Salutations! My name is John Delurey; I am a US Delegate and a Junior at Washington University. I figured I’d put something on here that I’ve been thinking about for a few days now so that you guys might help me ruminate. Unfortunately, I’ll pose more questions than I’ll answer.
The other day I was listening to the radio when I heard a few alarming facts regarding Chinese mines. In 2009, roughly 2,600 people died in mining-related accidents. On average between January 2001 and October 2004 there was a coalmine related death every 7.4 days. These facts were introduced in response to a story regarding a mine disaster in the Chinese province of Henan that has left at least 32 people dead. No, I’m not referring to the Chilean mine success story. These two catastrophes occurred almost simultaneously, yet it was the Chilean mine rescue that dominated the Western press. Why is this? Are Chinese censors the sole culprit? If not, is there a dangerous mentality based on the seemingly unfathomable population of China?
Could it be that there are simply too many Chinese deaths related to coal mining to attract international media? Proportionally, the deaths are not a large fraction of the total population. They are still deaths, however, and they should not be overlooked. They should be factored into future mine reforms and the potential shift to less dangerous energy sources.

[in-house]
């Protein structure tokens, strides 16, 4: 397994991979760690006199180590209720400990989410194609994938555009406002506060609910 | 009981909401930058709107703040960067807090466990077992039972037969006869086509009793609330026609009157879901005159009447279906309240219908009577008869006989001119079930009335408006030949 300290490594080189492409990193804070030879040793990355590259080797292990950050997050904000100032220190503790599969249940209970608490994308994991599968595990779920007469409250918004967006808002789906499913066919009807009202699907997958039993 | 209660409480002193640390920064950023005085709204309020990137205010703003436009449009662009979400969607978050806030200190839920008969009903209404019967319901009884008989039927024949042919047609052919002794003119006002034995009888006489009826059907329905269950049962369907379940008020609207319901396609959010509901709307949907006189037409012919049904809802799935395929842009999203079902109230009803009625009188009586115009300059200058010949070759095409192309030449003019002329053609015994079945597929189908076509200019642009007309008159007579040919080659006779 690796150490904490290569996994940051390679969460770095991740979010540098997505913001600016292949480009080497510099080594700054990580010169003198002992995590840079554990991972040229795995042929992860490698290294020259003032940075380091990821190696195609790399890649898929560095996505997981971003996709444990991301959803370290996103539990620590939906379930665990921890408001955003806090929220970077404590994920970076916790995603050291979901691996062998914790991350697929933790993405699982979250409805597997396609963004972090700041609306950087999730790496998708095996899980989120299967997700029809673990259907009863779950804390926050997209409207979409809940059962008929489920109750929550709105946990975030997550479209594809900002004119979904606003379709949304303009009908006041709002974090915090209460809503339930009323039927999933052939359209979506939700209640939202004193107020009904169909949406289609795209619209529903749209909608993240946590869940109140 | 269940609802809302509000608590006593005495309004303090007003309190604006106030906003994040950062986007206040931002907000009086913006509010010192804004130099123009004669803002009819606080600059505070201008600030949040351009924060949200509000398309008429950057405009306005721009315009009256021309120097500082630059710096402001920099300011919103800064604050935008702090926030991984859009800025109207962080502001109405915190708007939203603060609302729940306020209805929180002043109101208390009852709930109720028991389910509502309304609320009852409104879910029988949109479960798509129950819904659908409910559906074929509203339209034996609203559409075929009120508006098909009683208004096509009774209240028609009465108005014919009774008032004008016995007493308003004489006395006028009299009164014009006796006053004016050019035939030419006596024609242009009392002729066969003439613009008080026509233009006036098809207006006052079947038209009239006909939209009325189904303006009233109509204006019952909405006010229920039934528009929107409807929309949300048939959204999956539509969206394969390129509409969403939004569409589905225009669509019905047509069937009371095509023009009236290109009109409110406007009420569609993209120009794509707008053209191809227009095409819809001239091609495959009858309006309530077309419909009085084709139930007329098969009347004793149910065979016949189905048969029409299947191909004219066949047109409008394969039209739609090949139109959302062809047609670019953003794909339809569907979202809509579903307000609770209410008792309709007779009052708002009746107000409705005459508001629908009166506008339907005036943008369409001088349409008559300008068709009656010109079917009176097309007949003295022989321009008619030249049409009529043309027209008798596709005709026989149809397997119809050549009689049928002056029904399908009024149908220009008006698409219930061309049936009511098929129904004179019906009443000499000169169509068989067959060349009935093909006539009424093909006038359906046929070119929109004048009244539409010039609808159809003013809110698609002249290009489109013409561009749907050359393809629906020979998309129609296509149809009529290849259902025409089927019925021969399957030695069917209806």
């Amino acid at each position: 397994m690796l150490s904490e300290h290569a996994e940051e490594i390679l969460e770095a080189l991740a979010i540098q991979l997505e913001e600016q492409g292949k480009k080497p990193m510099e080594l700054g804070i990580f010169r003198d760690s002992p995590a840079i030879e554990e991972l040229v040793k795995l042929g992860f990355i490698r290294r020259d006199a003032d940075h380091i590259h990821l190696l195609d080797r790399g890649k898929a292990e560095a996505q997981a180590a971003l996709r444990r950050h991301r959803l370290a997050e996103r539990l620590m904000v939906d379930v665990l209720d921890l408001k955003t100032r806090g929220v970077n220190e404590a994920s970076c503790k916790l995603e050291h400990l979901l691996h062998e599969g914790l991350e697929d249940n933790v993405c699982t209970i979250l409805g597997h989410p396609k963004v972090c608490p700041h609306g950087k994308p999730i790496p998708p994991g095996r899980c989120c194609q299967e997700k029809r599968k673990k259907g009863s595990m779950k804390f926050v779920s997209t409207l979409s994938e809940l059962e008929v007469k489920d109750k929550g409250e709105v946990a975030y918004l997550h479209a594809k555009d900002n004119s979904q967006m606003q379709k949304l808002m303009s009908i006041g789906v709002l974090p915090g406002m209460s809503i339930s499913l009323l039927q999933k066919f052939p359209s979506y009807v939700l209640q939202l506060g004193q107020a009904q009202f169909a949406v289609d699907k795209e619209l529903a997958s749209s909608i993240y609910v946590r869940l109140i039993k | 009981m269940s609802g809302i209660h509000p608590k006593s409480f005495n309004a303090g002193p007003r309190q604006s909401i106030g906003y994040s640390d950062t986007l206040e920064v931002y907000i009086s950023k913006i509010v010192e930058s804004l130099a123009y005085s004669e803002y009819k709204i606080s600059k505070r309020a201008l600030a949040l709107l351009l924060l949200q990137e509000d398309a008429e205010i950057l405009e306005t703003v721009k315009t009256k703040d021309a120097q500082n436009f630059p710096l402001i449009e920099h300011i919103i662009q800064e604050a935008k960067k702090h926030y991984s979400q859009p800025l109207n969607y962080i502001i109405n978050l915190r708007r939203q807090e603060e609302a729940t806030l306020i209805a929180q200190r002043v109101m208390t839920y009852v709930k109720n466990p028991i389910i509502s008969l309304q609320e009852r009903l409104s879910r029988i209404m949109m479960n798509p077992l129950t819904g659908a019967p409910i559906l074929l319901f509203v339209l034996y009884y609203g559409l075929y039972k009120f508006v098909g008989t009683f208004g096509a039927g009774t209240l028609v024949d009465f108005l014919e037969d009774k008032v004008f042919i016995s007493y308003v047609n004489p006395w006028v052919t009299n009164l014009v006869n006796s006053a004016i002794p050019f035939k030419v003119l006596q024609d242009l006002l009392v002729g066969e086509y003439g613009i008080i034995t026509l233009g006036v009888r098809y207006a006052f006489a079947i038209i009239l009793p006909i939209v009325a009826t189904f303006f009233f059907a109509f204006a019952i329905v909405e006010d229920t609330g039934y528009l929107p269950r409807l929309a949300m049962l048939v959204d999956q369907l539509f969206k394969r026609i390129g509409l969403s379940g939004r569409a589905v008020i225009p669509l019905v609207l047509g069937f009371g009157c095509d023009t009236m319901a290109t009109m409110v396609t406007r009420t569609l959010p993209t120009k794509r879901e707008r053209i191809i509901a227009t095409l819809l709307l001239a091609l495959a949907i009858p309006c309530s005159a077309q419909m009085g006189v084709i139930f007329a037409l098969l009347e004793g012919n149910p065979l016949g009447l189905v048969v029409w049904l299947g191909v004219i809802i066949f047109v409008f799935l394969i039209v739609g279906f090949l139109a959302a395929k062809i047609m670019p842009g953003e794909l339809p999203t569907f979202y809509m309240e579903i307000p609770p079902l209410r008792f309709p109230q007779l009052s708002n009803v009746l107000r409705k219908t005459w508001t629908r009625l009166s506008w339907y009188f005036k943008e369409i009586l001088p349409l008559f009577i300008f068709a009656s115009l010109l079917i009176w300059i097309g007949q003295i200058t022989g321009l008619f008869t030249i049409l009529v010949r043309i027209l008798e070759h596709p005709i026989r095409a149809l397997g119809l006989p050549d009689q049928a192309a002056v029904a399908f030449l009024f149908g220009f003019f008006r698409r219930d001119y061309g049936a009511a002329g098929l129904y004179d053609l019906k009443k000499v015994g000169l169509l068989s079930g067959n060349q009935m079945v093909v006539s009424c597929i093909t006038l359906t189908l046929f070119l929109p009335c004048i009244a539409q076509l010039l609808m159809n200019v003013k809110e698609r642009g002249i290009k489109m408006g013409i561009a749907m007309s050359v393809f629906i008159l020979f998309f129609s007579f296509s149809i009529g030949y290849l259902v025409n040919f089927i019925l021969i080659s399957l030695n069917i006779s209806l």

Viewing the situation from a westerner’s perspective, China’s population elicits a certain degree of hopelessness. China is so geographically and demographically enormous that it is hard to imagine effective reform. It’s so massive that its momentum carries it in one direction once it’s going. It is this momentum that can be so intimidating to those interested in international dialogue. This is obviously from the outside looking in, and I understand that I have an incredible amount to learn from a certain 11 Chinese delegates. I eagerly await your arrival!